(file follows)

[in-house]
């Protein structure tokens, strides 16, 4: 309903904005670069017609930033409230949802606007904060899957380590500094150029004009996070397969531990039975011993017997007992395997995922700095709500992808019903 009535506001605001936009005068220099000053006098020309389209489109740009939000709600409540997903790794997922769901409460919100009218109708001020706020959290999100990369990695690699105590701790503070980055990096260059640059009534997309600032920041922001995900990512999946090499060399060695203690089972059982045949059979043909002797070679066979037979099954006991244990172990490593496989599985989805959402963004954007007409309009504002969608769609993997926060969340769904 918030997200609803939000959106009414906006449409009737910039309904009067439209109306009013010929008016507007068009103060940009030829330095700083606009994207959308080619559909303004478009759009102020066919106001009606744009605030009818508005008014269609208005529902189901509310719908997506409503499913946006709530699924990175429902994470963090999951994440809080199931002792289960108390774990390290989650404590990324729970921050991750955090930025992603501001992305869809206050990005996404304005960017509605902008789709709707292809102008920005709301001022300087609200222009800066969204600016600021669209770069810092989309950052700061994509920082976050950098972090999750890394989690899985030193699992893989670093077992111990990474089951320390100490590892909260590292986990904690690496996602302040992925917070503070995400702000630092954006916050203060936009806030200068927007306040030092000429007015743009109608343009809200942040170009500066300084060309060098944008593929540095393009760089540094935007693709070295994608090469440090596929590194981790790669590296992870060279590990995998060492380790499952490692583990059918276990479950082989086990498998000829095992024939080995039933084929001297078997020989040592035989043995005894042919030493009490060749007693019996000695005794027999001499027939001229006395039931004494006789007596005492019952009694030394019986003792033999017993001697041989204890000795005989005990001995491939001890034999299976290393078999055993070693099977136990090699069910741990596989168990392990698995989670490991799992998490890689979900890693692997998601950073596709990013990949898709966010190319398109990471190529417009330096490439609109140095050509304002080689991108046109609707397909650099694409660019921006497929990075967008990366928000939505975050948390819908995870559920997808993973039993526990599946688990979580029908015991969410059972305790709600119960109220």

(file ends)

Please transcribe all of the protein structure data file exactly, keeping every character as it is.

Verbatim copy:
[in-house]
């Protein structure tokens, strides 16, 4: 309903904005670069017609930033409230949802606007904060899957380590500094150029004009996070397969531990039975011993017997007992395997995922700095709500992808019903 009535506001605001936009005068220099000053006098020309389209489109740009939000709600409540997903790794997922769901409460919100009218109708001020706020959290999100990369990695690699105590701790503070980055990096260059640059009534997309600032920041922001995900990512999946090499060399060695203690089972059982045949059979043909002797070679066979037979099954006991244990172990490593496989599985989805959402963004954007007409309009504002969608769609993997926060969340769904 918030997200609803939000959106009414906006449409009737910039309904009067439209109306009013010929008016507007068009103060940009030829330095700083606009994207959308080619559909303004478009759009102020066919106001009606744009605030009818508005008014269609208005529902189901509310719908997506409503499913946006709530699924990175429902994470963090999951994440809080199931002792289960108390774990390290989650404590990324729970921050991750955090930025992603501001992305869809206050990005996404304005960017509605902008789709709707292809102008920005709301001022300087609200222009800066969204600016600021669209770069810092989309950052700061994509920082976050950098972090999750890394989690899985030193699992893989670093077992111990990474089951320390100490590892909260590292986990904690690496996602302040992925917070503070995400702000630092954006916050203060936009806030200068927007306040030092000429007015743009109608343009809200942040170009500066300084060309060098944008593929540095393009760089540094935007693709070295994608090469440090596929590194981790790669590296992870060279590990995998060492380790499952490692583990059918276990479950082989086990498998000829095992024939080995039933084929001297078997020989040592035989043995005894042919030493009490060749007693019996000695005794027999001499027939001229006395039931004494006789007596005492019952009694030394019986003792033999017993001697041989204890000795005989005990001995491939001890034999299976290393078999055993070693099977136990090699069910741990596989168990392990698995989670490991799992998490890689979900890693692997998601950073596709990013990949898709966010190319398109990471190529417009330096490439609109140095050509304002080689991108046109609707397909650099694409660019921006497929990075967008990366928000939505975050948390819908995870559920997808993973039993526990599946688990979580029908015991969410059972305790709600119960109220």